Plasmid vectors that incorporate sequence elements from the dehydrofolate reductase-thymidylate synthase (DHFR-TS) locus of Toxoplasma gondii integrate into the parasite genome with remarkably high frequency (>1% of transfected parasites). These vectors may-but need not-include mutant DHFR-TS alleles that confer pyrimethamine resistance to transgenic parasites. Large genomic constructs integrate at the endogenous locus by homologous recombination, but cDNA-derived sequences lacking long stretches of contiguous genomic DNA (due to intron excision) typically integrate into chromosomal DNA by nonhomologous recombination. Nonhomologous integration occurs effectively at random; and coupled with the high frequency of transformation, this allows a large fraction of the parasite genome to be tagged in a single electroporation cuvette. Genomic tagging permits insertional mutagenesis studies conceptually analogous to transposon mutagenesis in bacteria, yeast, Drosophila, etc. In theory (and, thus far, in practice), this allows identification of any gene whose inactivation is not lethal to the haploid tachyzoite form of T. gondii and for which a suitable selection or screen is available. Transformation vectors can be engineered to facilitate rescue of the tagged locus and to include a variety of reporters or selectable markers. Genetic strategies are also possible, using reporters whose function can be assayed by metabolic, visual, or immunological screens to "trap" genes that are activated (or inactivated) under various conditions of interest.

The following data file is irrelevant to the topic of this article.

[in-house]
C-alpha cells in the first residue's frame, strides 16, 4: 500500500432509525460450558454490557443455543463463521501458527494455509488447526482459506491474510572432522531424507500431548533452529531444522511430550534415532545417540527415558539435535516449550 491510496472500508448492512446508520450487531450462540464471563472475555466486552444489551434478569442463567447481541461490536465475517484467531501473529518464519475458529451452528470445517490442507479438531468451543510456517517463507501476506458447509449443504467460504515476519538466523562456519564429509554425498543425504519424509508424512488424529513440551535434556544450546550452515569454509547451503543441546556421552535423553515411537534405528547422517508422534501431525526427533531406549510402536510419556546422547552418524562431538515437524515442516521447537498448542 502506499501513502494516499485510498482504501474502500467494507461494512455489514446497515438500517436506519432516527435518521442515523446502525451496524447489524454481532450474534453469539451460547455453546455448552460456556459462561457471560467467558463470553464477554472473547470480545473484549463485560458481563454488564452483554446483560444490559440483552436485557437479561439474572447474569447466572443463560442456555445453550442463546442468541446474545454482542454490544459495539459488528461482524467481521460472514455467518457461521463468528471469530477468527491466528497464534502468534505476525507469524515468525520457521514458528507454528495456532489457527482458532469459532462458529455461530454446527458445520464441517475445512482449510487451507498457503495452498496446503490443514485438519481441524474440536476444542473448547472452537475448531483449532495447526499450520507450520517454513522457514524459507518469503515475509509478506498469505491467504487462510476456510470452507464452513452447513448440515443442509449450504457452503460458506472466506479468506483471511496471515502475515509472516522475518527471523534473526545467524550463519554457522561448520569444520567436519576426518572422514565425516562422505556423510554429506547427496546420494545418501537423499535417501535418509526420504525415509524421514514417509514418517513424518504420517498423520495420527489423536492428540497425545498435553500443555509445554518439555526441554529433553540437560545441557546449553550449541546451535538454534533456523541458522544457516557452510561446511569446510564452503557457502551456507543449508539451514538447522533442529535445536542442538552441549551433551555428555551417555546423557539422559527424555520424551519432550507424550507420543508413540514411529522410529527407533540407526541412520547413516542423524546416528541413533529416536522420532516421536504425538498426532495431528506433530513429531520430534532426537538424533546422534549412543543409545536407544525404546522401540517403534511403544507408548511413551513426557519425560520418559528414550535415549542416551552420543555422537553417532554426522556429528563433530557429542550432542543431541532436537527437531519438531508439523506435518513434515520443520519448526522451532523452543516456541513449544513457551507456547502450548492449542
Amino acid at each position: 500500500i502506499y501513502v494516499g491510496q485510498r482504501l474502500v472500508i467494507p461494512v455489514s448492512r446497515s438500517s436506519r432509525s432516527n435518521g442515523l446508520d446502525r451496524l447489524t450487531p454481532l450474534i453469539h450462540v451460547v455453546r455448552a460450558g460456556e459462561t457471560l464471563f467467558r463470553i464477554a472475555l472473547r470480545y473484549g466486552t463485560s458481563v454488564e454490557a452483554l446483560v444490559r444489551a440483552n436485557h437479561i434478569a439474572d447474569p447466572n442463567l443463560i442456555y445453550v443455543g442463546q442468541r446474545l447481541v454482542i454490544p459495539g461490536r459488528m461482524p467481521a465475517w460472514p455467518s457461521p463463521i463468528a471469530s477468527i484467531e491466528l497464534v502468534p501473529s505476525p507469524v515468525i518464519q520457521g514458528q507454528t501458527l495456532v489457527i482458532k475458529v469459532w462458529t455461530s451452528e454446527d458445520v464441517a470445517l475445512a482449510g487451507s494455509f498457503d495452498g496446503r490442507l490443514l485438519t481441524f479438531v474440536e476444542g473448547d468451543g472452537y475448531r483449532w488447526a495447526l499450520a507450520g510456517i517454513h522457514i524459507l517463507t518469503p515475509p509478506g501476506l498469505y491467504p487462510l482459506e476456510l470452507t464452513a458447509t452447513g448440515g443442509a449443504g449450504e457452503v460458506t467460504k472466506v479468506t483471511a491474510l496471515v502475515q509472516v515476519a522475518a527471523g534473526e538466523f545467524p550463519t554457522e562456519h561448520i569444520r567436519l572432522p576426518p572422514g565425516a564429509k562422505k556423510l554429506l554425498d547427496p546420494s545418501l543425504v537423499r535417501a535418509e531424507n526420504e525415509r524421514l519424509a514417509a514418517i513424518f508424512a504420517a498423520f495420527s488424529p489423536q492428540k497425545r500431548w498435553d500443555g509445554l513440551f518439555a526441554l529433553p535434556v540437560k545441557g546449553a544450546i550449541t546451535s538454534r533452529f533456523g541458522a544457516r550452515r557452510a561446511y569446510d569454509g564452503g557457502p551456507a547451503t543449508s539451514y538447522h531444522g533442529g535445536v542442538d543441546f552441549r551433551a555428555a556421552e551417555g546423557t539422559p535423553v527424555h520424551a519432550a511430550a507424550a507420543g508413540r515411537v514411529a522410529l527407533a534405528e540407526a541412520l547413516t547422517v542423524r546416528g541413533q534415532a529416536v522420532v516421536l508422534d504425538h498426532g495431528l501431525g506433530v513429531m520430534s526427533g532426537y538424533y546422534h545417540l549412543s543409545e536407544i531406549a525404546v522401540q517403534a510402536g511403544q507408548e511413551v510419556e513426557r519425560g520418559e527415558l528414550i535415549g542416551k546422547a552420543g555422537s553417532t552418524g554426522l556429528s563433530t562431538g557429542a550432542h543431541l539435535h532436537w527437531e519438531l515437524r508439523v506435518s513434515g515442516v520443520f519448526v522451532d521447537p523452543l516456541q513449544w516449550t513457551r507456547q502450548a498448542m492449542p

Copyright 1997 Academic Press.